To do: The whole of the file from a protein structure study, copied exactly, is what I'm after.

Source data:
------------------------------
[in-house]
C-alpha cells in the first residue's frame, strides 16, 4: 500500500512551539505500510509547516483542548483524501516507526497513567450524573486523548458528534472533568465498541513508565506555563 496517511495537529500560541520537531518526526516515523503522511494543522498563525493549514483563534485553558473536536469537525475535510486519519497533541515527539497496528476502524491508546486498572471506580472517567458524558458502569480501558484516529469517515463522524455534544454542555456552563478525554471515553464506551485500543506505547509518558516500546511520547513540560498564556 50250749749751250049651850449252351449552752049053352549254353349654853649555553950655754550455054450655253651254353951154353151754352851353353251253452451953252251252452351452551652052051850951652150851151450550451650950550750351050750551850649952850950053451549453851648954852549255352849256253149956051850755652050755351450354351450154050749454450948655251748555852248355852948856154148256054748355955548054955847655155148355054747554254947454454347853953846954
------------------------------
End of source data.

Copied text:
[in-house]
C-alpha cells in the first residue's frame, strides 16, 4: 500500500512551539505500510509547516483542548483524501516507526497513567450524573486523548458528534472533568465498541513508565506555563 496517511495537529500560541520537531518526526516515523503522511494543522498563525493549514483563534485553558473536536469537525475535510486519519497533541515527539497496528476502524491508546486498572471506580472517567458524558458502569480501558484516529469517515463522524455534544454542555456552563478525554471515553464506551485500543506505547509518558516500546511520547513540560498564556 50250749749751250049651850449252351449552752049053352549254353349654853649555553950655754550455054450655253651254353951154353151754352851353353251253452451953252251252452351452551652052051850951652150851151450550451650950550750351050750551850649952850950053451549453851648954852549255352849256253149956051850755652050755351450354351450154050749454450948655251748555852248355852948856154148256054748355955548054955847655155148355054747554254947454454347853953846954